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A new league which hopes to raise the game of high school boys’ basketball began its first full season in December with eight of America’s best teams competing against each other at venues across the nation.
Several games have and will be carried by the ESPN channels.
Teams competing in the National Interscholastic Basketball Conference (NIBC) are Montverde Academy of Montverde, Fla.; IMG Academy of Bradenton, Fla.; Oak Hill Academy of Mouth of Wilson, Va.; Sunrise Christian Academy of Bel Aire, Kan.; La Lumiere of La Porte, Ind.; Wasatch Academy of Mt. Pleasant, Utah; Legacy Early College of Greenville, S.C.; and Bishop Walsh of Cumberland, Md.
These schools were selected mostly because they have won the past eight high school national championships, with Montverde claiming five titles. Montverde produced seven draft picks in the 2021 NBA draft, including four first-rounders.
The impetus behind the formation of the NIBC was the cancellation of several games because of COVID-19. Some of the current members of the new conference organized their own competitions amid the cancellations. The rest is history.
Commissioner of the league is Rashid Ghazi, a partner at Paragon Marketing Group. Kasey Kesselring of Montverde is the chair of the board of governors.
“With games being canceled last season … the NIBC schools created a series of contests among themselves and brought us in to help manage the events, secure sponsorship revenue, and place the games on the ESPN networks,” Ghazi said. “The schools realized the power of building their own brands together and we worked with them over the past several months to put a formal conference together.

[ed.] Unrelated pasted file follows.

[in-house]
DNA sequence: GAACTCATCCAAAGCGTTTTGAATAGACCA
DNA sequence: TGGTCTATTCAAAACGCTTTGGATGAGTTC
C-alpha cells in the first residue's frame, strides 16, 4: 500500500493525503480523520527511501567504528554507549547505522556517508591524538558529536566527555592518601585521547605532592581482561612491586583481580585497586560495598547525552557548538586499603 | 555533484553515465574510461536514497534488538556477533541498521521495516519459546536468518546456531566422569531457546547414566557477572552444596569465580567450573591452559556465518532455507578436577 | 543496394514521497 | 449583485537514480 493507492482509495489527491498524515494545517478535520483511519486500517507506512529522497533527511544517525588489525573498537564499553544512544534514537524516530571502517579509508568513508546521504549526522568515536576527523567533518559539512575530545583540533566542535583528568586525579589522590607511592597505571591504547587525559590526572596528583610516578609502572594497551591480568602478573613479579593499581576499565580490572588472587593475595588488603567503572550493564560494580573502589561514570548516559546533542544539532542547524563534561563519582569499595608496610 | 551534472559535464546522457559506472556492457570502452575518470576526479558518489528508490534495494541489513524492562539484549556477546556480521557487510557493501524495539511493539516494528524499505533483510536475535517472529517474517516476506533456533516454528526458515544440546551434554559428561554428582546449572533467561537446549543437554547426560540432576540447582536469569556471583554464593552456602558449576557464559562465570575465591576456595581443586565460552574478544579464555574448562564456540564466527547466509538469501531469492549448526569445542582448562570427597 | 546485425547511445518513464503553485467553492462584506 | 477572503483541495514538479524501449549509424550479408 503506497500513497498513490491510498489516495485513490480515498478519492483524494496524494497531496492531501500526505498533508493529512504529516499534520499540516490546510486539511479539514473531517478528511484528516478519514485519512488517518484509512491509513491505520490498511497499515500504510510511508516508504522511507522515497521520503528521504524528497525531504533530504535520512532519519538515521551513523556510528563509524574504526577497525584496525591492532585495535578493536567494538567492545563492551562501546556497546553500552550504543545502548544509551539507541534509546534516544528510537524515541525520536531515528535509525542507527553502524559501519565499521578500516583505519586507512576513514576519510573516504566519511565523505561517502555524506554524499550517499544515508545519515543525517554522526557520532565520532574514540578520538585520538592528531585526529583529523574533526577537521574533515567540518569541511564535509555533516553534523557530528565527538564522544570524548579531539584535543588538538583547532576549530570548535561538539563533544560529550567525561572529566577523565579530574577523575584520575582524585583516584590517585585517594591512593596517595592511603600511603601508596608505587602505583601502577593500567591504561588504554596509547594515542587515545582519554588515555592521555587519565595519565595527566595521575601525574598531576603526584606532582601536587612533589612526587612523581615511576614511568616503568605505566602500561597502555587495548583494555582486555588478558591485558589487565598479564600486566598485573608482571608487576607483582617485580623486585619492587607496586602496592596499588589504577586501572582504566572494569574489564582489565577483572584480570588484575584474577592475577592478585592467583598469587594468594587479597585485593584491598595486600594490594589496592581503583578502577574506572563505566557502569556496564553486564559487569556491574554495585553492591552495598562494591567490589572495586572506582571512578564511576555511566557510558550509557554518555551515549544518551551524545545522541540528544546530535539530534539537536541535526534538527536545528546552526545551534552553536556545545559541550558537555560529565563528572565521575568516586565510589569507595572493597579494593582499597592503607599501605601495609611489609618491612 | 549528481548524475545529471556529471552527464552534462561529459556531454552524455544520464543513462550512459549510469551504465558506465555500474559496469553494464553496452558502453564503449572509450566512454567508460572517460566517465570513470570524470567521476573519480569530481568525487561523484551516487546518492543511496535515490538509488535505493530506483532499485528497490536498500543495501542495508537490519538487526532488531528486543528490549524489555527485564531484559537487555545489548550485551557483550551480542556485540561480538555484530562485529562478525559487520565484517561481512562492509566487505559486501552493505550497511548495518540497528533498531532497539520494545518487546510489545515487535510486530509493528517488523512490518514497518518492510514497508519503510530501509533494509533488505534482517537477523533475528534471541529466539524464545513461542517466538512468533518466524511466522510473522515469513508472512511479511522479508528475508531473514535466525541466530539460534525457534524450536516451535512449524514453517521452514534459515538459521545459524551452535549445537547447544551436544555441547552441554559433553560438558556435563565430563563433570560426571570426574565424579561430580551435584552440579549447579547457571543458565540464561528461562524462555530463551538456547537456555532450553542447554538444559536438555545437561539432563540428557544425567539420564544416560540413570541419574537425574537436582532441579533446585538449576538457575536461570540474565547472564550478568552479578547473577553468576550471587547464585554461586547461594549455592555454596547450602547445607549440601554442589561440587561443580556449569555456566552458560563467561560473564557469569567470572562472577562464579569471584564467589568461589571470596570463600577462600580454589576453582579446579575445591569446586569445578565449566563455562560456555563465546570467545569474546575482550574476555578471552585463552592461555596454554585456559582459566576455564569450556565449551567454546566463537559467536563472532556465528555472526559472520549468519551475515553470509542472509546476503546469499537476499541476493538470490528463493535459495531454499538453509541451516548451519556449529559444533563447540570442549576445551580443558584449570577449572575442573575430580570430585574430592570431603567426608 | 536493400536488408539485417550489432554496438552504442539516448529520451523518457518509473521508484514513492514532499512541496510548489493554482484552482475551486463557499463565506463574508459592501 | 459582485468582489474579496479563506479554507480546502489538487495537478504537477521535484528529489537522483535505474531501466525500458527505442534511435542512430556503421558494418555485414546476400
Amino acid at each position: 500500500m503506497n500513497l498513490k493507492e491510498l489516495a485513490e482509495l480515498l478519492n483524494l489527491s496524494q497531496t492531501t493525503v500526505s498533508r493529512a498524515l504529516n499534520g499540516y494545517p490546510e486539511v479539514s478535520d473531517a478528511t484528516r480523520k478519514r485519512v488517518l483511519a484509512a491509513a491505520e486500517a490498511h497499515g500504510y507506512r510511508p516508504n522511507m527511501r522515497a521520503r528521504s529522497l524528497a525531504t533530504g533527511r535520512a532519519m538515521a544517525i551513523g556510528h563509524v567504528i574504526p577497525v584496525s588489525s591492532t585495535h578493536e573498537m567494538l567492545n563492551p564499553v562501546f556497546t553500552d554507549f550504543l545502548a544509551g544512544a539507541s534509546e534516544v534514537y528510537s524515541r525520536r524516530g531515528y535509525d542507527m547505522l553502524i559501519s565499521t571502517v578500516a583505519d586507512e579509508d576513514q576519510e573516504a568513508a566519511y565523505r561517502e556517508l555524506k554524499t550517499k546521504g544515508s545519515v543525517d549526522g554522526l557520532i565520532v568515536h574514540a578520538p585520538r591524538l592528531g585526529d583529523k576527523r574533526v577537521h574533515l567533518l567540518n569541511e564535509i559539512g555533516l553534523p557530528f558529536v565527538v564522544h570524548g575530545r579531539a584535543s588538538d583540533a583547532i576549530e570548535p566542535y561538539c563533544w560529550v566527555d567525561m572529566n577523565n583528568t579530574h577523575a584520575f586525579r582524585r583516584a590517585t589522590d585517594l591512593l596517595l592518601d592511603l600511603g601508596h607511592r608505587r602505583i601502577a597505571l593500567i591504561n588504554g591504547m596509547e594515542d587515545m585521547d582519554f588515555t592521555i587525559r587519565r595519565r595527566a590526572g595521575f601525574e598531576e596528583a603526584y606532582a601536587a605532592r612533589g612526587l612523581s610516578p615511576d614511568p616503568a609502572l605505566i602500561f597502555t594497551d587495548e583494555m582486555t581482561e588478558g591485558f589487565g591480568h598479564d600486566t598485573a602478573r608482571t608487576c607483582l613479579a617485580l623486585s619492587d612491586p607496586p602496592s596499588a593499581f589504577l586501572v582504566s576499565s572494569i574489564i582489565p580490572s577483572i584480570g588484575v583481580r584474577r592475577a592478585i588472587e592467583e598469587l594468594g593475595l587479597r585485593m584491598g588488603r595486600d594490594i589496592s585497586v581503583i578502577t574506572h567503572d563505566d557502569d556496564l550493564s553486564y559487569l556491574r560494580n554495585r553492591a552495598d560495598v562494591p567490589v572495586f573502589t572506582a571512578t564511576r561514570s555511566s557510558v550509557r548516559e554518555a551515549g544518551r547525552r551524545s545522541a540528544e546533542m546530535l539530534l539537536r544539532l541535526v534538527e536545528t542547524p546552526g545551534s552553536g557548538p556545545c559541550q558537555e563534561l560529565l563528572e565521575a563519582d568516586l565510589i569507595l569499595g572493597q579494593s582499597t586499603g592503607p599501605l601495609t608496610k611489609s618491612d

“We believe the tradition and history … combined with the expertise of Paragon creates a winning formula that will make the NIBC truly unique in the world of high school sports.”
Sound like the NBA?
The NIBC hopes to showcase some of the country’s top prospects consistently on a national stage, which could benefit college coaches and NBA scouts. Perhaps even the student-athletes, who increasingly are skipping college for the G League or abandoning high school programs to join Overtime Elite, a league that offers a year-round development program. These leagues provide monetary compensation, while the NIBC is fully amateur, allowing players to keep options open to playing in college in the future.
How in the world does this work? How is it funded? Understanding that this format is for the high-performing teams, is it beneficial for the players? Is it the next step toward paying high school players? How far can youth sports go?
I reached out to a couple coaches and the commissioner of the NIBC to have some of these questions answered, but did not hear back.
Here are some things to consider:
- Since league members are private schools, funding, including sponsorships, probably is not much of a concern.
- Could public schools eventually have opportunities to participate in such a program? Funding would be more of an issue. Most public schools do not have the type of training personnel and facilities available that these “elite” prep schools.
- How would this impact public high school programs?
- What is the impact on student-athletes participating? Travel, academics, socialization.
I’d like to hear back from coaches, parents and student-athletes themselves on their opinions of the NIBC.
Nancy Justis is a former competitive swimmer and college sports information director. She is a partner with Outlier Creative Communications. Let her know what you think at email@example.com